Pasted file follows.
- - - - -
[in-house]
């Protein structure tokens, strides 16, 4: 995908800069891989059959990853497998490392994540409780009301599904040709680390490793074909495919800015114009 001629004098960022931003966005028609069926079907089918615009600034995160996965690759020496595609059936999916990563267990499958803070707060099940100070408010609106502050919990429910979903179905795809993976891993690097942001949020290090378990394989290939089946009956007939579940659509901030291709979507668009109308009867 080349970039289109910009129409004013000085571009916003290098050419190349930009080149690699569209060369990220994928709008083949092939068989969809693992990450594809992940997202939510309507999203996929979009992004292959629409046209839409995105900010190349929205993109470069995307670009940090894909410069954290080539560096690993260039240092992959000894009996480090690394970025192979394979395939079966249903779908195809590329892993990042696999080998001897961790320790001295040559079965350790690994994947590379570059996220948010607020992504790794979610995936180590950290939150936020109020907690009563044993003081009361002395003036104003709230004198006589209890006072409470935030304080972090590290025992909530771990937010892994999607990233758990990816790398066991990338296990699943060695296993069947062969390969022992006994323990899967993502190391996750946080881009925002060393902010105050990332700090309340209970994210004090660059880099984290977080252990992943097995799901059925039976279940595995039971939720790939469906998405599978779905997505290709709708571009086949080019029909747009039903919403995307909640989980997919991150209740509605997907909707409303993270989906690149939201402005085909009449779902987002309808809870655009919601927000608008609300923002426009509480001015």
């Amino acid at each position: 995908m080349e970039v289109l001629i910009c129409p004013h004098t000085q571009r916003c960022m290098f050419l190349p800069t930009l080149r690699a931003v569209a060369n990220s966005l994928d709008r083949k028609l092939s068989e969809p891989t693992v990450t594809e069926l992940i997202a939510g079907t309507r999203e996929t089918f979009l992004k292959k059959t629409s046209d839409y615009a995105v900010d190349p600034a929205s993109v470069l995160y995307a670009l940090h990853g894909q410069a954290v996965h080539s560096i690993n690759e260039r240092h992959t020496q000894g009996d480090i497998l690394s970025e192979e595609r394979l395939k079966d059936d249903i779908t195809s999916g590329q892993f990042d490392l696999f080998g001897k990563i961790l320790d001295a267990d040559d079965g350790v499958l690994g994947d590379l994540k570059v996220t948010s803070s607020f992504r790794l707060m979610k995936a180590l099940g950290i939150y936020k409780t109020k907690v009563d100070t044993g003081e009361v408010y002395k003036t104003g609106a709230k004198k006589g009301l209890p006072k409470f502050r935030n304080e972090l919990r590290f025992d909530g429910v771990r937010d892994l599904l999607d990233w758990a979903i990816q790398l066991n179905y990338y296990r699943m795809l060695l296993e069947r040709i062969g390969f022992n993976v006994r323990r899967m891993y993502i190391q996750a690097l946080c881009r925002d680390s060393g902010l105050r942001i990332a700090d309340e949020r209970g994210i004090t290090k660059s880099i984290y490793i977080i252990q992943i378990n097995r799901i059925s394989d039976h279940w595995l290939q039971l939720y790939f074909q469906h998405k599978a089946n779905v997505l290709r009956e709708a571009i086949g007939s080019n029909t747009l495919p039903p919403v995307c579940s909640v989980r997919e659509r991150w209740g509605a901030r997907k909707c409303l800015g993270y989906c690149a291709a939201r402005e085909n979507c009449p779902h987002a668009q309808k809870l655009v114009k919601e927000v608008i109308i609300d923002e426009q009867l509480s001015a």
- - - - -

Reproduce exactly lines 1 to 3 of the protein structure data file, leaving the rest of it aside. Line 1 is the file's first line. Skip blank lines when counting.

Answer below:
[in-house]
């Protein structure tokens, strides 16, 4: 995908800069891989059959990853497998490392994540409780009301599904040709680390490793074909495919800015114009 001629004098960022931003966005028609069926079907089918615009600034995160996965690759020496595609059936999916990563267990499958803070707060099940100070408010609106502050919990429910979903179905795809993976891993690097942001949020290090378990394989290939089946009956007939579940659509901030291709979507668009109308009867 080349970039289109910009129409004013000085571009916003290098050419190349930009080149690699569209060369990220994928709008083949092939068989969809693992990450594809992940997202939510309507999203996929979009992004292959629409046209839409995105900010190349929205993109470069995307670009940090894909410069954290080539560096690993260039240092992959000894009996480090690394970025192979394979395939079966249903779908195809590329892993990042696999080998001897961790320790001295040559079965350790690994994947590379570059996220948010607020992504790794979610995936180590950290939150936020109020907690009563044993003081009361002395003036104003709230004198006589209890006072409470935030304080972090590290025992909530771990937010892994999607990233758990990816790398066991990338296990699943060695296993069947062969390969022992006994323990899967993502190391996750946080881009925002060393902010105050990332700090309340209970994210004090660059880099984290977080252990992943097995799901059925039976279940595995039971939720790939469906998405599978779905997505290709709708571009086949080019029909747009039903919403995307909640989980997919991150209740509605997907909707409303993270989906690149939201402005085909009449779902987002309808809870655009919601927000608008609300923002426009509480001015």
């Amino acid at each position: 995908m080349e970039v289109l001629i910009c129409p004013h004098t000085q571009r916003c960022m290098f050419l190349p800069t930009l080149r690699a931003v569209a060369n990220s966005l994928d709008r083949k028609l092939s068989e969809p891989t693992v990450t594809e069926l992940i997202a939510g079907t309507r999203e996929t089918f979009l992004k292959k059959t629409s046209d839409y615009a995105v900010d190349p600034a929205s993109v470069l995160y995307a670009l940090h990853g894909q410069a954290v996965h080539s560096i690993n690759e260039r240092h992959t020496q000894g009996d480090i497998l690394s970025e192979e595609r394979l395939k079966d059936d249903i779908t195809s999916g590329q892993f990042d490392l696999f080998g001897k990563i961790l320790d001295a267990d040559d079965g350790v499958l690994g994947d590379l994540k570059v996220t948010s803070s607020f992504r790794l707060m979610k995936a180590l099940g950290i939150y936020k409780t109020k907690v009563d100070t044993g003081e009361v408010y002395k003036t104003g609106a709230k004198k006589g009301l209890p006072k409470f502050r935030n304080e972090l919990r590290f025992d909530g429910v771990r937010d892994l599904l999607d990233w758990a979903i990816q790398l066991n179905y990338y296990r699943m795809l060695l296993e069947r040709i062969g390969f022992n993976v006994r323990r899967m891993y993502i190391q996750a690097l946080c881009r925002d680390s060393g902010l105050r942001i990332a700090d309340e949020r209970g994210i004090t290090k660059s880099i984290y490793i977080i252990q992943i378990n097995r799901i059925s394989d039976h279940w595995l290939q039971l939720y790939f074909q469906h998405k599978a089946n779905v997505l290709r009956e709708a571009i086949g007939s080019n029909t747009l495919p039903p919403v995307c579940s909640v989980r997919e659509r991150w209740g509605a901030r997907k909707c409303l800015g993270y989906c690149a291709a939201r402005e085909n979507c009449p779902h987002a668009q309808k809870l655009v114009k919601e927000v608008i109308i609300d923002e426009q009867l509480s001015a």